The weird experience of watching movies on planes

Watching a movie on a plane can relieve the boredom of sitting in a chair for hours, but the experience isn’t without its quirks and pitfalls, as Ryan explains…

You’re 35,000 feet up in the air, or something like that, and you’ve nothing to do except stare out of your little window and pray the jet engine doesn’t fall off the left wing. You’ve brought a book and three magazines with you, except there’s no point in reading those because the child in the next row down keeps screaming, and the drone of the engines is simply too distracting.

 Sleep isn’t an option, because of the shrieking child mentioned in paragraph one, and the complaints from your neck every time you put your head back. No, the only sensible option is to address the tiny screen located approximately 18 inches from your face, and attempt to watch a movie. 

You flick through the list of options. Depending on which airline you happen to be flying with, the movies to choose from can range from the latest stuff fresh out of your local multiplex, to straight-to-disc flicks you’ve barely heard of. There might be a few TV shows mixed in there, too – a random episode of The Simpsons from 1994. The episode of Curb Your Enthusiasm where everyone seems to be getting divorced, including that chap who used to play the lead in Midnight Caller.

Choosing a movie to watch on a plane isn’t one to be made lightly. Which movie has the right lightness of tone, and the kind of easy to follow plot that you can understand while feeling somewhat sleepy and distracted by air stewards offering cups of tea ?

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Which movie won’t be ruined by the fact that the picture will have been chopped to fit on a tiny 4:3 screen, thus removing any sense of cinematic grandeur? Which movie isn’t so stuffed full of nudity or screams of sexual ecstasy that you’ll have to worry about what other passengers might think of you if they catch you watching it?

This was a problem I encountered a couple of years ago during a particularly lengthy flight. Blissfully unaware of its content, I chose The Disappearance Of Alice Creed as my in-journey entertainment, only to discover that its protagonist, played by Gemma Arterton, spends much of the movie naked, handcuffed and screaming for help.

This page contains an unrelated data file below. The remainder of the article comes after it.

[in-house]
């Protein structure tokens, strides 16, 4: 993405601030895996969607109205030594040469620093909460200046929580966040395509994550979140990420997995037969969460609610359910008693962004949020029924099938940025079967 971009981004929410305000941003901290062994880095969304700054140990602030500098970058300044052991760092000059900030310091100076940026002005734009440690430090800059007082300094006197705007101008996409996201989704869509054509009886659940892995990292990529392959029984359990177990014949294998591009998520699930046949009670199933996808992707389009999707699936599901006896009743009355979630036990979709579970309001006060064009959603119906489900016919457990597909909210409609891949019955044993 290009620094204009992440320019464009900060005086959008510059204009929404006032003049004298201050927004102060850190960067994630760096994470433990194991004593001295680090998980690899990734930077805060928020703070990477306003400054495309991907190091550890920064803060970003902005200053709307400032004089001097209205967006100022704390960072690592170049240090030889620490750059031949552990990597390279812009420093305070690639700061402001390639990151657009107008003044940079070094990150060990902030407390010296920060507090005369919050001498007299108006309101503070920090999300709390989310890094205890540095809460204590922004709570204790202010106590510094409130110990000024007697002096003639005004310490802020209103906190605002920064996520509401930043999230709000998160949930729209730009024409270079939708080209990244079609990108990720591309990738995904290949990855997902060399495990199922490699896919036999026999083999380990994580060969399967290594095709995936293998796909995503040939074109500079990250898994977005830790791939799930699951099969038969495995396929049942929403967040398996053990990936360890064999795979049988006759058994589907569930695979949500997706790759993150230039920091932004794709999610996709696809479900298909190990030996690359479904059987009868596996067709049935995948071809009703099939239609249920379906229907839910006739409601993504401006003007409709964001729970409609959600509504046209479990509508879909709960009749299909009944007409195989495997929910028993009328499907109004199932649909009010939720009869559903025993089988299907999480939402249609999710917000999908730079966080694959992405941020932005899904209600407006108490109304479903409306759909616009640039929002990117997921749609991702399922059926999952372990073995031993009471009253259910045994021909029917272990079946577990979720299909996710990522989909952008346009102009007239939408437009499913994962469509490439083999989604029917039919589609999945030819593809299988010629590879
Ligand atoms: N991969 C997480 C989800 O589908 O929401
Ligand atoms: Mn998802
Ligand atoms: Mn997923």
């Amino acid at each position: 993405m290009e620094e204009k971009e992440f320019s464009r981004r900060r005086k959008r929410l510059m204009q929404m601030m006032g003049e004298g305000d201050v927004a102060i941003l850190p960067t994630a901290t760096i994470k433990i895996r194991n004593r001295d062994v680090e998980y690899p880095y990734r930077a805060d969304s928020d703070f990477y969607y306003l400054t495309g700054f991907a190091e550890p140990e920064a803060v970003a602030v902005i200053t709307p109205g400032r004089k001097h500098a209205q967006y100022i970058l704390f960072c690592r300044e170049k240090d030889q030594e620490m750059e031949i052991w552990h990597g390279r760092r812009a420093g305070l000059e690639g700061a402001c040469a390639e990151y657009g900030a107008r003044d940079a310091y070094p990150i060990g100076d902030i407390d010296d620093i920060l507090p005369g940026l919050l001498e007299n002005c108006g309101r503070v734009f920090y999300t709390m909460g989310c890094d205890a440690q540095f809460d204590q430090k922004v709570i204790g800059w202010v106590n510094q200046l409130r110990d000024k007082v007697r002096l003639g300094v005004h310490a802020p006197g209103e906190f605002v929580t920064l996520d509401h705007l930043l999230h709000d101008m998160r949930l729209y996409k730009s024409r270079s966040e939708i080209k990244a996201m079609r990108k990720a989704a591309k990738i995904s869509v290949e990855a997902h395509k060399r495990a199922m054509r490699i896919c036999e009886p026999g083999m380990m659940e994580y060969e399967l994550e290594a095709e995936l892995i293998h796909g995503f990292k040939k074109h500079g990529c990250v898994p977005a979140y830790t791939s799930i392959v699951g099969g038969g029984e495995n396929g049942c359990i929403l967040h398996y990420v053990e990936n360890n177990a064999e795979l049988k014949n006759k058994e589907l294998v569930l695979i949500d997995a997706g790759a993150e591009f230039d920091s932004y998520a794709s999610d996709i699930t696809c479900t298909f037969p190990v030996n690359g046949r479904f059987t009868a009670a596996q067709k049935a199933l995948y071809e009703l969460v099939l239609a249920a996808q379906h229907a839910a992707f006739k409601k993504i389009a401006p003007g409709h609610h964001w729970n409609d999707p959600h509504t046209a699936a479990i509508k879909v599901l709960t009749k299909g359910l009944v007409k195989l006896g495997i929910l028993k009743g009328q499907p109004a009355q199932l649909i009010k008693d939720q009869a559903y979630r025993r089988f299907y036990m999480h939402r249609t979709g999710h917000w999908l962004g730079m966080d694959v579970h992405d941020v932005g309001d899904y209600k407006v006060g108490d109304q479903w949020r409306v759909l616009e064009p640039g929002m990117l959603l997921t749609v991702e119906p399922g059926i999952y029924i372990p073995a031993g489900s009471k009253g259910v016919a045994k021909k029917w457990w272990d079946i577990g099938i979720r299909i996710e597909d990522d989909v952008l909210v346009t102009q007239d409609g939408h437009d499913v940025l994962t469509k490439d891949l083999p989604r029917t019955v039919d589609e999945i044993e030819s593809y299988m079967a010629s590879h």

I was travelling alone, and the person sitting next to me was a lady who I was convinced would look over at what I was watching at any moment and think I was some sort of sociopath. On arriving at yet another scene of nudity and screaming, my nerve left me and I put Iron Man 2 on instead. It wasn’t very good, but it was better, I thought, than sitting in fear of what the person sitting next to me might think.

Then nosiness overcame me, and I looked over at my neighbour’s screen to take a sneaky look at what she was watching. The film she’d chosen turned out to be The Girl With The Dragon Tattoo.

In the interests of free choice, it seems that most airlines will show just about anything on their little televisions – even if it’s a movie that you probably wouldn’t want to watch on a plane. Last month, I sat and watched The Grey while several thousand feet in the sky, which is a surprising movie to offer since it involves an extremely horrific plane crash.

To be fair to the airline, the words “Nervous flyers shouldn’t watch this movie” – or something like them – appeared on the screen before the feature commenced. I wasn’t a nervous flyer before I saw The Grey on a plane, but I certainly am now. 

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As it turns out, movies like The Grey aren’t bad fodder for plane journeys. The plane crash Liam Neeson suffers through was rendered even more harrowing by the occasional wobble of turbulence that rattled through the Boeing I was trapped in – it added an extra frisson to the film that even 3D can’t provide, a bit like those After Burner arcade machines that tossed you around in a pneumatic chair. 

When Neeson and his fellow survivors wake up in a snowy wilderness, with little more than a wet stick and duty free catalogue for protection from a hungry pack of wolves, the drone of the engines melded with the howling wind in the film’s soundtrack, providing the ultimate sense of desolation and gloom. It wasn’t the most cheery way to kill two hours on a plane, but it sure was atmospheric.

Watching movies on planes, then, is unique and weird. It’s almost the only place where what you watch can have an impact on other passengers. You can immediately work out which of your fellow travellers has chosen The Muppets or 21 Jump Street from the menu, because you can hear their muffled titters coming from a few seats in front.

And you can definitely tell who’s decided to watch The Grey, because their eyes are filled with tears and bitter determination, and they’re walking down the aisle with a fistful of tiny, broken bottles of booze taped to their knuckles.

Our advice? Stick to comedies. They’re less likely to disturb you than a drama like The Grey, and they won’t leave you gripped with paranoia like a movie full of adult content. Comedies are good for morale, and the tittering and chattering of other passengers will be blocked out by your own drowsy laughter.

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